For those who wonder why use a PIC16F887 and not some development interface such as arduino or perhaps raspberry, I can say that it is because in the school they made it a goal to use this microcontroller in order to increase our knowledge and perhaps as an entry to what would be typical of teaching such as arduino, raspberry or plc.
It costs me a lot to make a systematic explanation of how the project works, the truth is that we went in phases and perhaps therein lies the secret. The idea was to get the mechanical track system working first, then the radio communication system, and finally the robotic arm. The video camera is nothing more than a WiFi camera, we could not establish a connection to the xbee due to lack of time, we were against the clock and we no longer had time to investigate further, yes, I suppose it would have been some serial communication with TX / RX ports; In the same way, I have to say something very important, and that is that we deal with it in an extremely simple way to understand in every way, from programming, the use of components and mechanical structure.
So, let's start with the mechanical track part. It was an interesting challenge since we used the motors of the windshield wipers of the cars; These motors have a gear reduction mechanism, which at the cost of losing speed, gain a lot of force, are designed to be able to work in any condition, be it snow, sand, water. That is why they are quite efficient for this use. As a curious fact I can say that they could even carry the weight of my own body (72 kg or 158 pounds), I would think that they have the capacity to support double the weight of each of the motors working together, and I say motors because we use 2, not We wanted to complicate ourselves with no rare mechanism on the part of the mechanical tracks, just two motors that would work together, that would be able to go forward, backward, left or right.
It was simple to use motorcycle chains so that together with two sprockets per caterpillar, of which, one of them would be directly connected to the motor which would produce the corresponding movement. No other compliation with that part, the problem would come with electronics, how to control the direction of rotation of such robust motors that consume as much current as these? The answer was to use relays, which can handle considerable currents, and without a doubt, they were going to be able to spare with such heavy work.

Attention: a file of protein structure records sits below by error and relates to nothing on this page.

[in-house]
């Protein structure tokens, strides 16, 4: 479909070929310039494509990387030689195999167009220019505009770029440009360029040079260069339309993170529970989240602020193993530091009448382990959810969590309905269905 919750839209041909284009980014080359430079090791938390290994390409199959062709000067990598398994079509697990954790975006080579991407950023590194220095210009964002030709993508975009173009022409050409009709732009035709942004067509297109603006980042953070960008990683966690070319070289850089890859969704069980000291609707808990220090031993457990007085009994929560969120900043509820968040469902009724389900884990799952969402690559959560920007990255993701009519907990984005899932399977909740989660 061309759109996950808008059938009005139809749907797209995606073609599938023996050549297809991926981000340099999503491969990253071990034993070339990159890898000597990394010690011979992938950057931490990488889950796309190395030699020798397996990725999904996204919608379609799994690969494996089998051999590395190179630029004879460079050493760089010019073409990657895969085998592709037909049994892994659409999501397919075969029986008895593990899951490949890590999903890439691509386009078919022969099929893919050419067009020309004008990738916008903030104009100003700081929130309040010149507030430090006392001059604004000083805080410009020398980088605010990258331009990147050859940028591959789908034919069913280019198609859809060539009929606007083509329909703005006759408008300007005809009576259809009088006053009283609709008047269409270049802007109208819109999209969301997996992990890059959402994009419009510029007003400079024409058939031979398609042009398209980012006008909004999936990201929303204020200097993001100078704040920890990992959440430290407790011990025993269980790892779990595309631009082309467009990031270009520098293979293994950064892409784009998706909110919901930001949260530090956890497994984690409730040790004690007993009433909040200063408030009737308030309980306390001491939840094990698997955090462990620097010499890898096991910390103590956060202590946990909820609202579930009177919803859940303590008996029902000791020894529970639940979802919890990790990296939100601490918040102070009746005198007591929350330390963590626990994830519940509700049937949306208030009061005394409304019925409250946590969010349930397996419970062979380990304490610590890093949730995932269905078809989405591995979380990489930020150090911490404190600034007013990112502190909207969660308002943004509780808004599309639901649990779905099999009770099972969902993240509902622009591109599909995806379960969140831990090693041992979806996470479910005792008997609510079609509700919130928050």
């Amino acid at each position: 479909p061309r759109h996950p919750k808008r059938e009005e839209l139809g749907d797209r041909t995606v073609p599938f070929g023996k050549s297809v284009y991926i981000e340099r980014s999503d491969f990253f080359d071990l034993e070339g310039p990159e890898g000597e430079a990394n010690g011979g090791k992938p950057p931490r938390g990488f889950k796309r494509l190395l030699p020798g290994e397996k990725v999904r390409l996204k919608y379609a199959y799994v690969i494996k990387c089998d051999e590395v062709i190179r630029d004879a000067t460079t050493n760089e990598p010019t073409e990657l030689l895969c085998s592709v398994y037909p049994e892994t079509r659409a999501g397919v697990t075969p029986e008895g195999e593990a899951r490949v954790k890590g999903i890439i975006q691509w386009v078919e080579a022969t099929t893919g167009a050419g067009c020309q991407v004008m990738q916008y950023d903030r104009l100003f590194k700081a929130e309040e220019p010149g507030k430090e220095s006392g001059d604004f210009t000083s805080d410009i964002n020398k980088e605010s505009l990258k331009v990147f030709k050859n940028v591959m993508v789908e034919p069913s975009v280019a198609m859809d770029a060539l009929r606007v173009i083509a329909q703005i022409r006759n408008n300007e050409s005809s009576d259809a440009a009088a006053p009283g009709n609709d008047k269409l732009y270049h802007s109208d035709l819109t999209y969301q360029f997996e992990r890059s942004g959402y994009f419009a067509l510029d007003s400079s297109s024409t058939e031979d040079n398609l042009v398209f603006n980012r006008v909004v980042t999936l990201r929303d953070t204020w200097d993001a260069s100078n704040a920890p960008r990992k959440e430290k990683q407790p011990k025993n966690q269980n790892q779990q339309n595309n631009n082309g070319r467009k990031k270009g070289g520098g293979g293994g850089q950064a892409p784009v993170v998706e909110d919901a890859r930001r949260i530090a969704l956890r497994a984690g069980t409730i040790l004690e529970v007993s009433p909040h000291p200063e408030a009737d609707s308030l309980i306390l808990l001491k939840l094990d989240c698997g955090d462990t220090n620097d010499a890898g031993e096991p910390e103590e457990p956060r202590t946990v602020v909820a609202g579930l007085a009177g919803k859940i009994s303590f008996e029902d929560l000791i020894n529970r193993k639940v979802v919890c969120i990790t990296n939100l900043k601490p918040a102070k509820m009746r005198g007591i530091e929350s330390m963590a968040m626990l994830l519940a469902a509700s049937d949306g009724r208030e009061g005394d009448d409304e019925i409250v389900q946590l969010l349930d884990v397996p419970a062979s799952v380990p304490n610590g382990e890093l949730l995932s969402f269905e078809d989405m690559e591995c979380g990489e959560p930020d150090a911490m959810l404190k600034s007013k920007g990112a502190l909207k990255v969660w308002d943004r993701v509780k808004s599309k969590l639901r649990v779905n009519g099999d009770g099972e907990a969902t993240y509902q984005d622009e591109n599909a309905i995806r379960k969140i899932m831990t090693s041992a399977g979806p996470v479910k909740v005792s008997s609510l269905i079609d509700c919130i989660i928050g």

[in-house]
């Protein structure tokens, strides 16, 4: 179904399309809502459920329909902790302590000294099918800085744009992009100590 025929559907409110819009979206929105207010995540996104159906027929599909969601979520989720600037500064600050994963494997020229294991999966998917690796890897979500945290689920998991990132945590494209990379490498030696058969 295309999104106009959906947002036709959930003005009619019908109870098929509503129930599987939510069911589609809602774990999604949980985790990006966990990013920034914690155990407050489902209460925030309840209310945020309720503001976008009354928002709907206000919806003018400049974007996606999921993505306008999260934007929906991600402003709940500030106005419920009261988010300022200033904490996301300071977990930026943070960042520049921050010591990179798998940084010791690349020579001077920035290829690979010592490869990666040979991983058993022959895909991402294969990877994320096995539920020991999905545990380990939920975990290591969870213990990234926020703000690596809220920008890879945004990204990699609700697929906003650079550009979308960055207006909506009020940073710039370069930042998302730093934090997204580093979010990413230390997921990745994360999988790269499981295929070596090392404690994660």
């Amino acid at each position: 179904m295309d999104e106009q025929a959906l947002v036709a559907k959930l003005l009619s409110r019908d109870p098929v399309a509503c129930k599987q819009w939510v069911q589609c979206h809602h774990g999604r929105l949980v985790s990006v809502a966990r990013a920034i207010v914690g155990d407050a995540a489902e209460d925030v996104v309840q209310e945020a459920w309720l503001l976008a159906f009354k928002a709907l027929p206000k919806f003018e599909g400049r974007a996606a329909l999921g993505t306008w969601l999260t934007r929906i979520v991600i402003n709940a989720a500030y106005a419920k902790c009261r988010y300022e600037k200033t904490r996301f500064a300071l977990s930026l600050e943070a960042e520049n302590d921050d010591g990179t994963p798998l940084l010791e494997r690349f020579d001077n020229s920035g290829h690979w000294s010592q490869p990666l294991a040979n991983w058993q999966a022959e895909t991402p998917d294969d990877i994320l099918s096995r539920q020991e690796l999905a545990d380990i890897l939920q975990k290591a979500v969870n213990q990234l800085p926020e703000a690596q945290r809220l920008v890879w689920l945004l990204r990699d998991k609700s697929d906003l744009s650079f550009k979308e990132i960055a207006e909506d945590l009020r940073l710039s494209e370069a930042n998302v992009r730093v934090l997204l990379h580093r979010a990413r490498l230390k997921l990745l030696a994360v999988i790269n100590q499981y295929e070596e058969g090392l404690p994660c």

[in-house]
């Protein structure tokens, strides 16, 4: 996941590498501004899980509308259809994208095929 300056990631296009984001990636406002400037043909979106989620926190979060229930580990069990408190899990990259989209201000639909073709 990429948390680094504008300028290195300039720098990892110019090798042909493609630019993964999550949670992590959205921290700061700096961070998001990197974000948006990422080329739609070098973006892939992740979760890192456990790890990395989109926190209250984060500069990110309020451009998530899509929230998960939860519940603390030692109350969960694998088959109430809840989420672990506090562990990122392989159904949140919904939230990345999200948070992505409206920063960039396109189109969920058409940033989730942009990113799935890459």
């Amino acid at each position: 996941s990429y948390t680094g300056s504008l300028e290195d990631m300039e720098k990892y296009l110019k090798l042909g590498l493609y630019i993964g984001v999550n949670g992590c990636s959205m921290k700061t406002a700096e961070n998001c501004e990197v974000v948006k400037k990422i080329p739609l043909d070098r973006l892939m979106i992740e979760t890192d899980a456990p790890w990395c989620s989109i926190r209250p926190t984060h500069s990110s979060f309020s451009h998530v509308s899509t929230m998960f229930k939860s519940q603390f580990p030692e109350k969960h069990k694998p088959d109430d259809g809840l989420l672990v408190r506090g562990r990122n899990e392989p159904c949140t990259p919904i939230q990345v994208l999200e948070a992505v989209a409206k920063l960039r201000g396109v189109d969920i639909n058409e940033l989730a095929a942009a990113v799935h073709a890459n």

So, in order to obtain the greatest robustness and simplicity possible, we made 2 boards, one for control and the other for power, the idea was to use an H bridge called L293D in the first stage, which, according to input signals, is capable of control 4 outputs, 2 for each motor respectively, where, depending on the aforementioned inputs, you could reverse the direction of current at the outputs. After that, optocouplers would perform the job of electromagnetically isolating and protecting said component (L293D) and also the robot's brain where the PIC16F887 would be and the outputs that control the entire system, which are 6. 3 for each motor where, looking at the datasheet of the L293D we can understand that for example, if we wanted to turn the motor to the left, we should enable the left input, disable the right turn input and an input that would always be enabled in our case, which is the PWM, We will not control the speed of the motor this time since it is very low by itself so it would not be necessary, we will only use the maximum speed of the motor.
MCTRL A and B are the two inputs that the component has, and the outputs are already 4 that we can see after the optocouplers. The end result of the control board is this:
The programming is quite simple, pure if and else conditions, where depending on the input we have in the receiving PIC or brain that would be inside the robot, it would order the L293D to work. So as I explained previously, for example, if we wanted to move...Read more »